With the exception of Monte d'Oro, Monte Rotondo is considered to be Corsica's finest lookout mountain. What it lacks in location (Monte d'Oro is located basically directly in the centre of the island) it makes up in elevation. At 2622m it is Corsica's second highest mountain after Monte Cinto. However, reaching the summit is a serious undertaking, thanks to the remoteness and the low altitude of the trailheads for this mountain.
The closest trailhead at Pont de Timozzo is at roughly 1000m, while the southern trailhead at Canagila is at 720m! A third option is to start at Bergerie de Grotelle (1370m) at the end of Restoniza Gorge but this route is roundaboutish and includes 400m descent to the Petra Piana Hut or an insecure ridge traverse from Bocca Muzzella across the summits of A Maniccia and Punta Muferna. An even longer route follows Val Rivisecco which ends underneath Monte Rotondo's east face.
Thus reaching the summit of Rotondo requires quite a bit of dedication. The only reasonable daytour route is the one tthough Val Timozzo towards the beautiful glacier lake Lavu d'Oriente. From here a steep block and couloir scrambe takes you up to the west ridge, from where UIAA I sections lead to the top. This route can be done roughly in a 9h return trip (excluding breaks).
Most climbers, however, take the approach across Corsica's trekking trail GR20 which runs through Bocca Muzzella close by. Refuge de Petra Piana offers accommodations to treckers and summitters alike, which stretches the ascent into a two day affair. Stone cairns take you Lavu Bellebone and onwards to Monte Pozzolo before heading up the south-east ridge of the mountain.
In any case weather has to be taken into account when climbing any mountain on Corsica. Fine mornings can quickly change to stormy, oversact skies and even in summer you are not safe from snowfall. We had to turn around in Bocca Muzzella, while attempting the route across A Muvrella, since within minutes the weather changed for the worse. Later - also typical for Corsica it cleared up again over the valleys while Monte Rotondo still stood shrouded in clouds.
One a fine day, however, views can be exceptional. The Cinto Massif to the north, the close-up views of the Restonica Mountalns and the long curving band of Haute Corse's backbone mountains to the south: all combines into a wonderful 360° panorama. German 19th century historian and traveller Ferdinand Gregorovius wrote in his travel work on Corsica in 1852: "The horizon that you see from Monte Rotondo, is by far more awesome and beautiful than the one seen from Mont Blanc".
Corsica can be reached by ferry or by plane. Major gateways are Ajaccio in the west and Bastia in the north. Usually both ferries and planes start from Marseille or Nice on the Côte d'Azur.
There are three possible trailheads for Monte Rotondo (and - like any other of the highest summits on Corsica - trecking trail GR20 is not far away - treckers certainly will come near the mountain anyway). They are are rather far off and the ascent altitudes are enormous 1600m or 1700m from Restonica Gorge, 1800m from Manganello Valley.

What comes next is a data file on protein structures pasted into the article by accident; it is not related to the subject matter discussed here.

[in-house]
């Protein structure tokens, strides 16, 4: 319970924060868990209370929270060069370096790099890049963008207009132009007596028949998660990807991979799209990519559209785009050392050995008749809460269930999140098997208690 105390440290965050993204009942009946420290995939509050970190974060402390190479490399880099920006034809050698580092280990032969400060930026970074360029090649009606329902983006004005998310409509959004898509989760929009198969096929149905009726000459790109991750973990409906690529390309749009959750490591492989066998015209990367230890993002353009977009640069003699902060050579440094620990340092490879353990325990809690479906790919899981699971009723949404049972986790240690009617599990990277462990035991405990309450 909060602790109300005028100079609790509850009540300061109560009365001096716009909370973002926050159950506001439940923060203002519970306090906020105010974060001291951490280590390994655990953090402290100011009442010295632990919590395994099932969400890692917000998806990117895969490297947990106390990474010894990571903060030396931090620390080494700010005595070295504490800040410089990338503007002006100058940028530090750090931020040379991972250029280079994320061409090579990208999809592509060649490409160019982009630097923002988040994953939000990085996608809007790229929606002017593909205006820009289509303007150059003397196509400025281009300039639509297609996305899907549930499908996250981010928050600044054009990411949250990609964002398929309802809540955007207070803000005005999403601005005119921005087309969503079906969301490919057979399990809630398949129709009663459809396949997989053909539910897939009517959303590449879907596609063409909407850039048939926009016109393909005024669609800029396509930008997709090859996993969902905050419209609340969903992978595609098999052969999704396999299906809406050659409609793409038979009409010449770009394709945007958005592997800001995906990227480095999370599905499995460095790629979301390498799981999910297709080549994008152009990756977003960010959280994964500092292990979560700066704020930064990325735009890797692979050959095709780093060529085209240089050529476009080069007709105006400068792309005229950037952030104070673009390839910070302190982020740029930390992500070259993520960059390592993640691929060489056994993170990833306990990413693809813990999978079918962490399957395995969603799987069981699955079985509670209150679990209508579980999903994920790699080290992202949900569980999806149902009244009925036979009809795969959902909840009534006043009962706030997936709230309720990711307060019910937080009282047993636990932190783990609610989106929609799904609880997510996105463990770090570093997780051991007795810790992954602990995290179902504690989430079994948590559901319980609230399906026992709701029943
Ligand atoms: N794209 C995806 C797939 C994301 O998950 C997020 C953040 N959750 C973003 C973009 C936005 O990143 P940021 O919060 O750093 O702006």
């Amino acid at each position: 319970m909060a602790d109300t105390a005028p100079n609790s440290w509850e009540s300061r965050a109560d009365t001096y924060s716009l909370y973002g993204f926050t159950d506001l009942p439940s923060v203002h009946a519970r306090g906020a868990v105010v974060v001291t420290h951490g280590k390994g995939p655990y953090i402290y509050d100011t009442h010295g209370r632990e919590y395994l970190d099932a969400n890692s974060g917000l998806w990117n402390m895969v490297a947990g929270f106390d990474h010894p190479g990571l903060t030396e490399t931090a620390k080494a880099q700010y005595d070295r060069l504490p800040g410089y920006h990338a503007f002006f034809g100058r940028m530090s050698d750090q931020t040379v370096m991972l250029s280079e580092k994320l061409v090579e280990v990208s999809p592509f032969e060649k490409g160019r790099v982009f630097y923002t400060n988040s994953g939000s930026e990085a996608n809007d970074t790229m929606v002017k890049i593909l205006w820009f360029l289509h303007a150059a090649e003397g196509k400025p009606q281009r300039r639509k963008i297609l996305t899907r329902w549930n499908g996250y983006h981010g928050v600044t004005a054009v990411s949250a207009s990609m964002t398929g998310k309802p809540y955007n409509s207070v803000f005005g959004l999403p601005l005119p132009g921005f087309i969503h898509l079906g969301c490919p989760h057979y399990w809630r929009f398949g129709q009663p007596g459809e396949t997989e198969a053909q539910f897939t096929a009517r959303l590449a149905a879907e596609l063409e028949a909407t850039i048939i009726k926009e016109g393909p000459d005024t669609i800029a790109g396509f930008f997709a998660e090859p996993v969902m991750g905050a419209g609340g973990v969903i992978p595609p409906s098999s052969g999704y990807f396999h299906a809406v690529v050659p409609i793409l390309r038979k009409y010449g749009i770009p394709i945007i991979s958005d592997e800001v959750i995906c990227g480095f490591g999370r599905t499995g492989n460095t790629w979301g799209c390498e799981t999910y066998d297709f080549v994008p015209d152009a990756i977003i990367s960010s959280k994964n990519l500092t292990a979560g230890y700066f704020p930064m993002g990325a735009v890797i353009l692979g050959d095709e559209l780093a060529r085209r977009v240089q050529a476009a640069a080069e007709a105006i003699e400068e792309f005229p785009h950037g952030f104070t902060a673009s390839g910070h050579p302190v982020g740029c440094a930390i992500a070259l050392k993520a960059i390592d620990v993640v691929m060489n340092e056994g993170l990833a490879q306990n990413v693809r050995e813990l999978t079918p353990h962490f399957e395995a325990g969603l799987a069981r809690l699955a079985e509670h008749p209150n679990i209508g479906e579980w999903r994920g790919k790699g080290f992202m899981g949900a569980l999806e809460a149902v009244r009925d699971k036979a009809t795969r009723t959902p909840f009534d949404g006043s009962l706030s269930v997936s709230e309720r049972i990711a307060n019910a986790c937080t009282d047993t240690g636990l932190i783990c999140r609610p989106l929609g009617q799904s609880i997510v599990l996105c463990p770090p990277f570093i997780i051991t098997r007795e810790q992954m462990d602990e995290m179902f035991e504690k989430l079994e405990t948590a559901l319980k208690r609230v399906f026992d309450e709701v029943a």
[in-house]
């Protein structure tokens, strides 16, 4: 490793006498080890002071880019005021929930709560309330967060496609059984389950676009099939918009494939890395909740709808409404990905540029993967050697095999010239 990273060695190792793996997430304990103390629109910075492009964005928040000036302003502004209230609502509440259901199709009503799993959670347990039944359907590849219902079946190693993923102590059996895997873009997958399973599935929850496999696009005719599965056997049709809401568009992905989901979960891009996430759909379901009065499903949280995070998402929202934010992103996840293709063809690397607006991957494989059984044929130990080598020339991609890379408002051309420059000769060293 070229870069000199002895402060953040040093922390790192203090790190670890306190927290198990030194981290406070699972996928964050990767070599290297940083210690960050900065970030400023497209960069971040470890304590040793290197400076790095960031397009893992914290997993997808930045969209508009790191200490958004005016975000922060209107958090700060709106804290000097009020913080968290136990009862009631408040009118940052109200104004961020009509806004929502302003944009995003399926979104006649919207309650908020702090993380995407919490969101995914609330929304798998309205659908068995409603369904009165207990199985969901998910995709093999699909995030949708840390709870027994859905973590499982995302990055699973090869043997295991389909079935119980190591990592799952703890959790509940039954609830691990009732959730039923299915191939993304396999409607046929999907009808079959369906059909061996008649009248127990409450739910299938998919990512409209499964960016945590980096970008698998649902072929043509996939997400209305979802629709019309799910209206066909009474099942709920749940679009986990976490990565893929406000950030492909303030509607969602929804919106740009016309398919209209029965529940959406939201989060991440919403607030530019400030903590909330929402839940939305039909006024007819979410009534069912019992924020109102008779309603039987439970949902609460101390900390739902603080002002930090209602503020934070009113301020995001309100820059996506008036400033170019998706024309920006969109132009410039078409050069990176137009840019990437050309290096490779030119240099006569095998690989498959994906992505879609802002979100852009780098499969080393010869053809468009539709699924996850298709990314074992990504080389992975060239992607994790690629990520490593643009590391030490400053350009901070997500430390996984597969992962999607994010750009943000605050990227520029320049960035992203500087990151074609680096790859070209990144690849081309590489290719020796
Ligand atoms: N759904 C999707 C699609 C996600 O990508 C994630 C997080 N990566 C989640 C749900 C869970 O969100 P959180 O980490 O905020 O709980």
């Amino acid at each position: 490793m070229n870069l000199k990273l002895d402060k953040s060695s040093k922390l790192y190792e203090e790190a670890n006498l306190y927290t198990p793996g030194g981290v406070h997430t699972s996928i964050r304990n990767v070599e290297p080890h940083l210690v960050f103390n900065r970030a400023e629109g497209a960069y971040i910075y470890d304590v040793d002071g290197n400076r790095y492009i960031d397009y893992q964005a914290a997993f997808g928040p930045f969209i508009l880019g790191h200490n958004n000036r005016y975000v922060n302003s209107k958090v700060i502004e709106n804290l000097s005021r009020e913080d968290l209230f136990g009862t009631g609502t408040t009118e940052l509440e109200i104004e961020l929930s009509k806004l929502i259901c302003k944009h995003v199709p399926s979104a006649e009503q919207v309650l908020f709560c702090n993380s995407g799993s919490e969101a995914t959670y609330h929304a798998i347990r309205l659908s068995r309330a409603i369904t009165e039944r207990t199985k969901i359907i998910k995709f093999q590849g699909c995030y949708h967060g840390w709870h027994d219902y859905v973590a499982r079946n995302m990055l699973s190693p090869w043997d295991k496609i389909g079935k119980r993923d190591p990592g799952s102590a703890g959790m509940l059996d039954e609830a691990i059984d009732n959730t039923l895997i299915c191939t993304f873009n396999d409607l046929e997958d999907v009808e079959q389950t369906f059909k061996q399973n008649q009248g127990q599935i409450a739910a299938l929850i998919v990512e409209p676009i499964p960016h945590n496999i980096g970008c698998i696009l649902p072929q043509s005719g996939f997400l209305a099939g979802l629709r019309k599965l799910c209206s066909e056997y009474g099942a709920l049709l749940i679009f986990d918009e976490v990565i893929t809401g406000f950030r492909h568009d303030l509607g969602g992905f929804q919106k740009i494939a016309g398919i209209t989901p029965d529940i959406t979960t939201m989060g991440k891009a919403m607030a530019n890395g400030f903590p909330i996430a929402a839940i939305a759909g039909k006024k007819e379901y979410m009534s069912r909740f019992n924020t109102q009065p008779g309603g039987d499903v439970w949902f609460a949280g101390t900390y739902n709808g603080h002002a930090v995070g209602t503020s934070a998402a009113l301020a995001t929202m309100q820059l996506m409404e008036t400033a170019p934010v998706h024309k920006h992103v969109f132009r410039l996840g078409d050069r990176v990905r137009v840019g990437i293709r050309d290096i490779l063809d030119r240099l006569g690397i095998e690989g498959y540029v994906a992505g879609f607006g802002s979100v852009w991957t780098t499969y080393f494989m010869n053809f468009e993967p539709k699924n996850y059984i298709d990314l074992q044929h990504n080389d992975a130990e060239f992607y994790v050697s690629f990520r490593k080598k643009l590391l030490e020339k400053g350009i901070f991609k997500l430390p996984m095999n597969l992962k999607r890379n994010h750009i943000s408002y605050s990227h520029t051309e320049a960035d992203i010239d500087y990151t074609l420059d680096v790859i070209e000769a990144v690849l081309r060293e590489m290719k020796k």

The gorge is one of the major climbing centers in Corsica. You reach the gorge either from Ajaccio in the west or Bastia in the north by taking RN 193 to Corte. There turn into D623 which immediately leads into the gorge. 11km behind Corte the first trailhead is at the bridge Pont de Timozzo, the second at the end of the gorge at Bergeries de Grotelle. If you don't have a car, two options are the shuttle bus from Corte () and (especially off-season) taxi from Corte, which costs about 30 EUR.
One of the most beautiful valleys of Corsica, Maganello is some 15km of cascades, waterfalls and rock pools. You can reach it from RN 193. Between Tattone (south) and Vivario (north) a narrow little side road RD23 heads east into Manganello Valley. The trailhead is at the very end of this road at Canaglia.
Red TapeIn 1971 the Parque Naturel de la Corse was established. It comprises 2500 square km, mainly in the centre of the island and Monte Rotondo is part of it. The usual restrictions apply. Camping is only allowed besides the huts along GR20, in this case Refuge de Petra Piana. You will have to pay a fee at the refuge. Also, the parking lot at Bergeries de Grotelle requires a fee.
AccommodationIt's getting more and more easy to find accomodation on Corsica. However, most of the hotels or holiday apartments as well as campgrounds are located on the coasts. In the villages along RN 193 you'll find occasional inns and hostels and at Corte and Vizzavona there are hotels. Camping is only allowed near the huts and bergeries along the GR20 trekking trail and the rules are enforced by rangers.
Weather quickly changes on Corsica, especially in the mountains and even more especially near the passes through which fierce winds blow almost every day. Quite often a perfect morning will turn into fog around noontime but settle to calm weather in the late afternoon. Temperatures on the mountains are often less than what you would expect when starting from the valleys or the coast.
Maps & Books
- Monte d'Oro, Monte Rrotondo
1 : 25.000
Carte de Randonnée 4251 OT
There are quite naturally quite a number of guidebooks, most of them in French. I found the following as good as could be expected:
- Corsica (Corse / Korsika)
ISBN: 978-3-7633-4819-0 (English)
ISBN: 978-3-7633-4907-4 (French)
ISBN: 978-3-7633-4280-8 (German)